In response to today’s update statement from the government, we have assessed our services and procedures to ensure continued compliance.

My considered interpretation of the guidance has allowed us to conclude the following:

· As our club does NOT currently offer team sports, we are able to continue to offer our full range of indoor services and classes.

· To ensure compliance, we will continue training at individual workstations only.

· We are not currently required to restrict class sizes for adults and will continue to offer class sizes based on space available.

· Our existing risk assessments and policies continue to be sufficient.

To assist us in ensuring that we remain compliant, limiting the risk of the transfer of any virus and the possibility of being challenged on our provision, we request that all members and people attending trial lessons continue to:

· Only attend for pre-booked sessions.

· Use hand sanitiser before and after each session.

· Follow the one way systems at our venues.

· Maintain social distancing.

· Abstain from training in accordance with government guidelines if you have symptoms or have had contact with someone with symptoms of COVID-19, until the required isolation period has passed.

If you have any questions or concerns, I welcome you to contact me directly.

As always thank you once again for your ongoing support and co-operation.

About The Author

Mark Edwards is a professional Krav Maga coach, Personal Trainer and passionate advocate for good Krav Maga training. Mark heads up Krav Maga Taunton & Bridgwater and regularly coaches at national Krav Maga instructor training courses. Mark can be contacted on 07986516337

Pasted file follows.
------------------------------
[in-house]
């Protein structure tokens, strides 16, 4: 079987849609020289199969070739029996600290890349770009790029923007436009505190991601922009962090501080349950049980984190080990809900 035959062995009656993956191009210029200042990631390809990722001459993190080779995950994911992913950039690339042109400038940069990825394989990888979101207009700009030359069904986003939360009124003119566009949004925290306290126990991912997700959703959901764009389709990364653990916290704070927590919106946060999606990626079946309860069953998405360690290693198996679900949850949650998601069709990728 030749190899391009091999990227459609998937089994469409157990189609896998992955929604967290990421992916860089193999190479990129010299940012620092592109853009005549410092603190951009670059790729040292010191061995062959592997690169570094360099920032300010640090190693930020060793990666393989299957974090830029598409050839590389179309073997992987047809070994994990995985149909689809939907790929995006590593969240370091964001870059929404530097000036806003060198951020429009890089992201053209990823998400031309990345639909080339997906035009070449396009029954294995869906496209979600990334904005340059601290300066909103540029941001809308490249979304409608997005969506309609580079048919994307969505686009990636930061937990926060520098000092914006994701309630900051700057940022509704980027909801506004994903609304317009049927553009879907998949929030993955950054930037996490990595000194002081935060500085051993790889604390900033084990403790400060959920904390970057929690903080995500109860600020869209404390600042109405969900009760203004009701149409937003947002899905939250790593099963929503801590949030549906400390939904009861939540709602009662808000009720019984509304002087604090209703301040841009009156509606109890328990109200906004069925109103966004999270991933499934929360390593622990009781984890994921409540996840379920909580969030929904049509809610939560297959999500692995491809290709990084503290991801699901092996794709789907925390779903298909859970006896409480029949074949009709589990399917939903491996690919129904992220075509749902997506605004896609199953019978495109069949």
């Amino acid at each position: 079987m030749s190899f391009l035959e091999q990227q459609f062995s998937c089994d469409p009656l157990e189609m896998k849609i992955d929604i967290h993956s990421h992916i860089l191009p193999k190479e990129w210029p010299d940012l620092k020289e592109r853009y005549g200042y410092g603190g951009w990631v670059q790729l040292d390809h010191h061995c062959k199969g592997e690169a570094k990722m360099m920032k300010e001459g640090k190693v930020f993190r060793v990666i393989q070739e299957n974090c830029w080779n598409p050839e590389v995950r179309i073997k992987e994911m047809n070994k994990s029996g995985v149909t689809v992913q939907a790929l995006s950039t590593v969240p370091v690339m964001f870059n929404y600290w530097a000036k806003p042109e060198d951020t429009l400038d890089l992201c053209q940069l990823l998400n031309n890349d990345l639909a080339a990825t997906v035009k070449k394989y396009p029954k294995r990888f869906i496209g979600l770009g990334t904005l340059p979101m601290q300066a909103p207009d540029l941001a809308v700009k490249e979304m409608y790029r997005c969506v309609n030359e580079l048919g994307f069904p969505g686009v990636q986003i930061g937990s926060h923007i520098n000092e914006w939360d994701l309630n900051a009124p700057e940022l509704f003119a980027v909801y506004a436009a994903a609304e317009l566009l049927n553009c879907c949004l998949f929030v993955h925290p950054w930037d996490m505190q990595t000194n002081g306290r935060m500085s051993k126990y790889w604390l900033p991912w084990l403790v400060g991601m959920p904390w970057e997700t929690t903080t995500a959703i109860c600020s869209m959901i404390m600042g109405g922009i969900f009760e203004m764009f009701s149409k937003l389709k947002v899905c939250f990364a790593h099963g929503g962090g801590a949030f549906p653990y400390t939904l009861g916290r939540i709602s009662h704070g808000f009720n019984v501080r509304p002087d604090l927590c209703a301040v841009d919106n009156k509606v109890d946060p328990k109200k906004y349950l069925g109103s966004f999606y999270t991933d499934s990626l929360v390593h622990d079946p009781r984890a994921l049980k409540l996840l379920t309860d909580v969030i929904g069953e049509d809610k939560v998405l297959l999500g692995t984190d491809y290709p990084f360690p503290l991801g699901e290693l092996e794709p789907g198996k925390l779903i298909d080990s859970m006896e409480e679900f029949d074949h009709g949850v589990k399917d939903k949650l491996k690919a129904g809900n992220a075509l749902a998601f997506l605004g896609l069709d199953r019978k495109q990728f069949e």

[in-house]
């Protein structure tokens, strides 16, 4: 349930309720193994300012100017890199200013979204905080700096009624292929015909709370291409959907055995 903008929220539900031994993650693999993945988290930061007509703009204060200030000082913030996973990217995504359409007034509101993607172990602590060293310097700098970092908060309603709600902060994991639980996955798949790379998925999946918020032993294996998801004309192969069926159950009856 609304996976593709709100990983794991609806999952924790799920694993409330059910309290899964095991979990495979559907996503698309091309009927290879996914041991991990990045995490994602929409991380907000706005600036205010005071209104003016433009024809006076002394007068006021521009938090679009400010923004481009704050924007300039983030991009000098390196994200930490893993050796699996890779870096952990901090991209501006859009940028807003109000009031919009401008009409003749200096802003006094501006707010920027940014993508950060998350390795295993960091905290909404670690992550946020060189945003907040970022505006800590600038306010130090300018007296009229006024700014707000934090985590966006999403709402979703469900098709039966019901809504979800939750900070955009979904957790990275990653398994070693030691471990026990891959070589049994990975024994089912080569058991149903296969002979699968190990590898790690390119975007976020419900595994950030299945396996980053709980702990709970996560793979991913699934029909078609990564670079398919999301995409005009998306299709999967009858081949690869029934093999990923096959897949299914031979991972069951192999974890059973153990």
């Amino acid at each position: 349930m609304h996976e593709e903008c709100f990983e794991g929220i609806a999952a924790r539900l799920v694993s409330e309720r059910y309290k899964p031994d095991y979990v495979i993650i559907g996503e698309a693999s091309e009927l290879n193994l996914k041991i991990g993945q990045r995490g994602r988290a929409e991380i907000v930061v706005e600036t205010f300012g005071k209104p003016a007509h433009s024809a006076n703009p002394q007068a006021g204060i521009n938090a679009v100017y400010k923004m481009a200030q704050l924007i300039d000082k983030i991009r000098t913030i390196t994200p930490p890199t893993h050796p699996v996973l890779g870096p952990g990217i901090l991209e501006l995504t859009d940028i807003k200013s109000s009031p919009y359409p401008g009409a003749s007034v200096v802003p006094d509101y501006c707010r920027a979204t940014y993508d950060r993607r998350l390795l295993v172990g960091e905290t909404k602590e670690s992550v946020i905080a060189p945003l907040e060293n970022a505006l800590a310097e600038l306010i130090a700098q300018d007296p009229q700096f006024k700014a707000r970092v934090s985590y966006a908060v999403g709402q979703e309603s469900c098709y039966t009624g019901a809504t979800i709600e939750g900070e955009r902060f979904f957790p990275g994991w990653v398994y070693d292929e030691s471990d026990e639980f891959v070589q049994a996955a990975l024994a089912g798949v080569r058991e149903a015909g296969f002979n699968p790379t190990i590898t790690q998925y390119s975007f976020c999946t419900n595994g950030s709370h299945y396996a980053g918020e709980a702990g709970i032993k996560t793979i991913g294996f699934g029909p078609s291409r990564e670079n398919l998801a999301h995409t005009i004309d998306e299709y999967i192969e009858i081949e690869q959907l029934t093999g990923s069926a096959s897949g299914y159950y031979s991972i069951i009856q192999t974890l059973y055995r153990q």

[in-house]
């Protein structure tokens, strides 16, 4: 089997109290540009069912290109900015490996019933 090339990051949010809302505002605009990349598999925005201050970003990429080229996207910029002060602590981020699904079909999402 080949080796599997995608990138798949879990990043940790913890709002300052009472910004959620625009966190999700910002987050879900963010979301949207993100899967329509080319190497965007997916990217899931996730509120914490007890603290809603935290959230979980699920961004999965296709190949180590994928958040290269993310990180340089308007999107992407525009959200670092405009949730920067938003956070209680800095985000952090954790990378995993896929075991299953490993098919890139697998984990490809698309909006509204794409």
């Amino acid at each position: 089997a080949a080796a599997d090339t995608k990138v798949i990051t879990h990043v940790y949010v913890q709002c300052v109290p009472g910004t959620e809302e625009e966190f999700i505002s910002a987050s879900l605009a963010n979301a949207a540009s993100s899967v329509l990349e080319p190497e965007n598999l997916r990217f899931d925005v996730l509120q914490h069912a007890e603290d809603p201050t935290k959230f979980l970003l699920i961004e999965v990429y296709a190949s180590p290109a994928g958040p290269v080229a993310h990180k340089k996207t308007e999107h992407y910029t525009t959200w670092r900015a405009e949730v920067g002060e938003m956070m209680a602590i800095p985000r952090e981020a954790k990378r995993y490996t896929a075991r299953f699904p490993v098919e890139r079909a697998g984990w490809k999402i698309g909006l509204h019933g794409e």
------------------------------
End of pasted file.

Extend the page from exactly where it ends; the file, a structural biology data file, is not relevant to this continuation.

krav maga taunton

Krav Maga is a system that prides itself on practical, gritty self defence and fitness training, combined with drills and assessments that test practitioners to the limit of their physical and mental capacity and prepare for dealing with the worst case scenario.

Mental robustness, stamina and resourcefulness should be the forefront of good Krav Maga training, they are also highly desirable in a survival situation.

How would you fare, on your own in a hostile environment, surrounded by people who wish you harm? Could you survive these films for real 🙂

  1. The Flight of the Phoenix (Robert Aldrich, 1965)
    By 1965, Jimmy Stewart had long since shed his ever chipper, cornpone ways by giving dark, obsessive performances for Anthony Mann and Alfred Hitchcock in the fifties. And here we find those unsavory shades fully integrated into his lead performance here as a pilot that crashes in the Libyan desert due to a sandstorm, leaving an all-star cast to run out of water and slowly go crazy. That is, until one passenger turns out to be an airplane designer who thinks they can build a new plane from the old one, and fly out.
  2. Hell in the Pacific (John Boorman, 1968)
    Within the first five minutes, anyone can guess where this movie is going. It’s WWII and an American pilot (Lee Marvin) crashes on a same remote island where a Japanese naval officer (Toshiro Mifune) is already stranded. Of course, they will eventually overcome their differences and work together to get home. But the movie’s lingering power comes from how slowly it takes them to get there, and just how fragile their truce proves to be.
  3. Deliverance (John Boorman, 1972)
    No list of this kind can ignore Boorman’s masterpiece of wilderness terror, made from John Dickey’s novel about a group of guys having the worst rafting trip in history. Deliverance is so much more than the scene that remains seared into zeitgeist to this day, but after being referenced for the nearly fifty years, the actual movie gets lost. Jon Voight, Burt Reynolds, Ronny Cox and Ned Beatty play old pals rafting through the Georgia backwoods, until they piss off some craven locals who are looking for a terrible kind of fun.
  4. Rescue Dawn (Werner Herzog, 2006)